As the value of short-term rentals and their role in local economies continues to be debated, new statistics have revealed just how popular they are throughout different areas of the Garden State.
Home-share giant Airbnb’s recently released statistics about short-term rentals they commissioned in New Jersey are eye-opening. The company says the state’s host community is expected to earn a combined $88 million in supplemental income as they welcomed approximately 438,900 guests from Memorial Day through Labor Day, which set a record for short-term rentals in New Jersey.
Just like last year, Hudson County was the top county destination for Airbnb rentals this summer, drawing about 141,800 guests throughout the season. The company claims that over $26.2 million was generated by their hosts from that activity, which took place amid the backdrop of a likely voter referendum this fall that could severely limit short-term rentals in Jersey City.
The five counties that make up the Jersey Shore were, as a region, the combined top short-term rental destination in the state, as they saw about 220,600 total guest arrivals this summer. That number marks a 33% increase from the same time last year when there were approximately 165,000 Airbnb guest arrivals to the Jersey Shore.
When it came to short-term rentals at the shore, the state’s southern beaches reigned supreme. Broken down by county, Cape May finished second overall in the state with a total of 114,300 summer Airbnb rentals that generated $25.7 million in revenue for hosts. Atlantic County was a distant third with 43,800 short-term rentals, which were followed by Ocean County’s 34,900.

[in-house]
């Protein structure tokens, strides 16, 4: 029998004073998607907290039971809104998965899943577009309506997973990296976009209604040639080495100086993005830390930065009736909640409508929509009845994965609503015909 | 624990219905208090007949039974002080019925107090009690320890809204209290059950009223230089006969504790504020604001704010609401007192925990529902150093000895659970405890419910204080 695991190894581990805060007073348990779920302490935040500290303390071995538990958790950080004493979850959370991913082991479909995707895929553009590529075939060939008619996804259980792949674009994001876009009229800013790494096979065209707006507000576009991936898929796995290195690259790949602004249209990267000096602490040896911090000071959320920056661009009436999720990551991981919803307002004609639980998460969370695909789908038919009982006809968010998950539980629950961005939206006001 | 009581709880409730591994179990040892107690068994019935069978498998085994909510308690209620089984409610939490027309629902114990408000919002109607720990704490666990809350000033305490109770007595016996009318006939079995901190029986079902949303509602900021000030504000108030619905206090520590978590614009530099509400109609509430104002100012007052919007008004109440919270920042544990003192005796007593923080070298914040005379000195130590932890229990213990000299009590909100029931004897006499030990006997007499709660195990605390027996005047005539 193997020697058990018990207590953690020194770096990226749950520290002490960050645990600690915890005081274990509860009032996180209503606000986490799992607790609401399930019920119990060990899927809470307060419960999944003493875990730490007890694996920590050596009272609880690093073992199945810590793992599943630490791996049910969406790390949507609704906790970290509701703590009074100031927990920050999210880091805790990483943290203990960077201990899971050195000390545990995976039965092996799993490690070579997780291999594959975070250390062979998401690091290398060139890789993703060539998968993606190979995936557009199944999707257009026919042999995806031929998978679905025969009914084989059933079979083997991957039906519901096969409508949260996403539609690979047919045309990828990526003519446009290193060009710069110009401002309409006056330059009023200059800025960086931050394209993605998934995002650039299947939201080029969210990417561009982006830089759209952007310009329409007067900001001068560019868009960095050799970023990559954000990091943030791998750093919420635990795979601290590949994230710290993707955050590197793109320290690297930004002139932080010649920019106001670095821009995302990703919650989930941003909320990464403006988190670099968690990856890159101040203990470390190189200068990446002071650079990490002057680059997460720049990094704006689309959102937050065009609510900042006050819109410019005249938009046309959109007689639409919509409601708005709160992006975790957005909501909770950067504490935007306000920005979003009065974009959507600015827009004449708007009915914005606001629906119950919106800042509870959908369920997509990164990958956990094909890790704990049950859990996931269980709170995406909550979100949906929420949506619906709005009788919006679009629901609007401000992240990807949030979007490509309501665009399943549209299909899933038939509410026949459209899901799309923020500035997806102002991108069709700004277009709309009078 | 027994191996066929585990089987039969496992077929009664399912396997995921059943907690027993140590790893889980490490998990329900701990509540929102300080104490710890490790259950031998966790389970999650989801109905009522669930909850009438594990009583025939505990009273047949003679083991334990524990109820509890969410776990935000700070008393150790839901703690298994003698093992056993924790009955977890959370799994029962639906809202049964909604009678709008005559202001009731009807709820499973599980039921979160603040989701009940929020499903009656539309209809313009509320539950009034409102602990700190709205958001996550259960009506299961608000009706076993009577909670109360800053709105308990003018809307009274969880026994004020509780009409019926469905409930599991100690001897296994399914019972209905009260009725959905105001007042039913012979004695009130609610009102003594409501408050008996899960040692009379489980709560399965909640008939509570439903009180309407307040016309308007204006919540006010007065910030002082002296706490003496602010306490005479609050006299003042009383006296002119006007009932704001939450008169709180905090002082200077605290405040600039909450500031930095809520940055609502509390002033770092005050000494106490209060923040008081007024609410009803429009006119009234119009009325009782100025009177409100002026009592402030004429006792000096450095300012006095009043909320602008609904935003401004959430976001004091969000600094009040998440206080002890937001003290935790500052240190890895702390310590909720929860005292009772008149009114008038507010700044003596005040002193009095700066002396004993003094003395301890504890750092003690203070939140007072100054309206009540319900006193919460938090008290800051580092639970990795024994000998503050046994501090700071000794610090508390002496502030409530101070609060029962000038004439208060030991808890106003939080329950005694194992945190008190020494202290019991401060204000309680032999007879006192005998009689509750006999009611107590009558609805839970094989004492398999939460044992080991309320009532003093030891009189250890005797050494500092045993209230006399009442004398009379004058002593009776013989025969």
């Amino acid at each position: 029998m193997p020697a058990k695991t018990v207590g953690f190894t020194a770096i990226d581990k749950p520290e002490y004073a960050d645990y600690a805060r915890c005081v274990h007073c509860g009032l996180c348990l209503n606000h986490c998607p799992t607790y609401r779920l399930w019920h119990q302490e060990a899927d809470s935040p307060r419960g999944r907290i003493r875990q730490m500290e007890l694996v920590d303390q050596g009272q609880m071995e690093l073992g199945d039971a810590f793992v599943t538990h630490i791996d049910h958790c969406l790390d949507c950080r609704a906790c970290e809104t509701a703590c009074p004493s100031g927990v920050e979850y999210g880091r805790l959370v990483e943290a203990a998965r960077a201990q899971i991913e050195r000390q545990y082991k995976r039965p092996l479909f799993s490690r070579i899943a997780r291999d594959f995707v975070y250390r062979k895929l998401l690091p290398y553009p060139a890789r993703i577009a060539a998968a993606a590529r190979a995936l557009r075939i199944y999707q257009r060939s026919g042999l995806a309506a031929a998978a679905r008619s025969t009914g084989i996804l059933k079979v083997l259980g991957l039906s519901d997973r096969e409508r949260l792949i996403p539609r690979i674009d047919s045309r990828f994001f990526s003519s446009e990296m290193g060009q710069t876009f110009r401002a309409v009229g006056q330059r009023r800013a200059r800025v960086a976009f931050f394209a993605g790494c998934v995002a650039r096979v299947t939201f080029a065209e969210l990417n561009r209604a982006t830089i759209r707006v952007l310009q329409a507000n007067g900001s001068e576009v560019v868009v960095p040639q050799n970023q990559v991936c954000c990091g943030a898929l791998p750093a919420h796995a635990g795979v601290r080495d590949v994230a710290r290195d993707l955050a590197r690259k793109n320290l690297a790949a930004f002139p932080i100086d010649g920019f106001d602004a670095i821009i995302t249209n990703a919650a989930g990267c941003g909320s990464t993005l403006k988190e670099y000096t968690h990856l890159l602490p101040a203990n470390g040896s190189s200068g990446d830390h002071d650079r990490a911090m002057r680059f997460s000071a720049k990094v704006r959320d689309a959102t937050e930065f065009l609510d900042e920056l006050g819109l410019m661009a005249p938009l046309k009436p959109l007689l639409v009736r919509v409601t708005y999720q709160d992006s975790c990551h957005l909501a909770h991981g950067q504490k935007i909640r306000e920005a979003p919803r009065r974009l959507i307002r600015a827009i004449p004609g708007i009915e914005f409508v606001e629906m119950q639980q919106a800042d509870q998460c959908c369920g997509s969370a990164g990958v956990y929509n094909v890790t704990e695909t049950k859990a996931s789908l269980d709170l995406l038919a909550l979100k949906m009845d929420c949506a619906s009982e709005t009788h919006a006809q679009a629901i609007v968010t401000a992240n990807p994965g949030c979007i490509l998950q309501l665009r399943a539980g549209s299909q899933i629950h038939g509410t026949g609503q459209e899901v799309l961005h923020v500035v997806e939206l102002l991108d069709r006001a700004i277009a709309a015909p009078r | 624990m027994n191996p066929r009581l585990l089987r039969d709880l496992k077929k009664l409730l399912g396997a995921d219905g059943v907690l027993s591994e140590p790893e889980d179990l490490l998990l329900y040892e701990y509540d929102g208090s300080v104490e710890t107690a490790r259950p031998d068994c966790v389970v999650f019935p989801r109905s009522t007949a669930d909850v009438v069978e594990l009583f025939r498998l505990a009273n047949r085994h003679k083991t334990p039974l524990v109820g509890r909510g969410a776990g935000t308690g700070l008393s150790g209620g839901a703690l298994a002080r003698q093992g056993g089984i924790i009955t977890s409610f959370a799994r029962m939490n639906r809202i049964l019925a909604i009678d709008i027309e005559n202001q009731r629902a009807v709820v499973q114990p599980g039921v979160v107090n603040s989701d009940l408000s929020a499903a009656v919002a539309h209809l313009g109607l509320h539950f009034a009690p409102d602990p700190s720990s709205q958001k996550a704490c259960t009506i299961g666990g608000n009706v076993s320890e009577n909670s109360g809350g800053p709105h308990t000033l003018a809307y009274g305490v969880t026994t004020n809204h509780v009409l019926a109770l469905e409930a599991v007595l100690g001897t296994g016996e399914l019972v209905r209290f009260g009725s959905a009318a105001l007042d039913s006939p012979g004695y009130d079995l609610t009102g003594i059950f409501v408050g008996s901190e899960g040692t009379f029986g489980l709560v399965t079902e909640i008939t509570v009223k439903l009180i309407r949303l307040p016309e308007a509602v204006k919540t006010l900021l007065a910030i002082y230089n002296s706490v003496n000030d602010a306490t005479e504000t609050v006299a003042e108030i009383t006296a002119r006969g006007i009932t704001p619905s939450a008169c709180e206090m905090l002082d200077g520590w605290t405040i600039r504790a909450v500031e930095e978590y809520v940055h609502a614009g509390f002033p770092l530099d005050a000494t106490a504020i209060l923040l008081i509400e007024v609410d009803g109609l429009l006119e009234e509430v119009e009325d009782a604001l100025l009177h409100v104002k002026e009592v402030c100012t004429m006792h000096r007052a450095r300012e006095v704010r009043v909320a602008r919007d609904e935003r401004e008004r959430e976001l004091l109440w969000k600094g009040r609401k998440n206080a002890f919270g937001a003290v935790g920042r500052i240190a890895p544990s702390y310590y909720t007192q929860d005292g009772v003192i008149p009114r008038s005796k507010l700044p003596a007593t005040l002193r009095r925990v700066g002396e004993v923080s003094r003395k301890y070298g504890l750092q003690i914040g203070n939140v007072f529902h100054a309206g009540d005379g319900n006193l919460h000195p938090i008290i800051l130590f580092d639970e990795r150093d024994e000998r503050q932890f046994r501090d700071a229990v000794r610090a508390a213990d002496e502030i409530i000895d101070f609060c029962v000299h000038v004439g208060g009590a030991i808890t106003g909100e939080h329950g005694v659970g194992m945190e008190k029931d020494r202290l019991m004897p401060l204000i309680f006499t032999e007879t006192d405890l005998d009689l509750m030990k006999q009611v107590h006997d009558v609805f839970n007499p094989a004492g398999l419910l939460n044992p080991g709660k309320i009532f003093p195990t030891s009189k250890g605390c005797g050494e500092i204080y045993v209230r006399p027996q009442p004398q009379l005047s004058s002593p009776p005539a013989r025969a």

Finishing fifth in the state was Essex County, home to that state’s most populous city — Newark. Its 25,500 short-term rentals leased through Airbnb were just ahead of Monmouth County, which ranked sixth and hosted 23,000 visitors through Airbnb rentals.
This summer was the first since the New Jersey legislature enacted a new law that extended sales tax to short-term rentals. Airbnb says the result of that law is a notable boost in tax revenue for the state, as they’ve remitted nearly $4 million in taxes into New Jersey’s coffers since the legislation took effect in October 2018.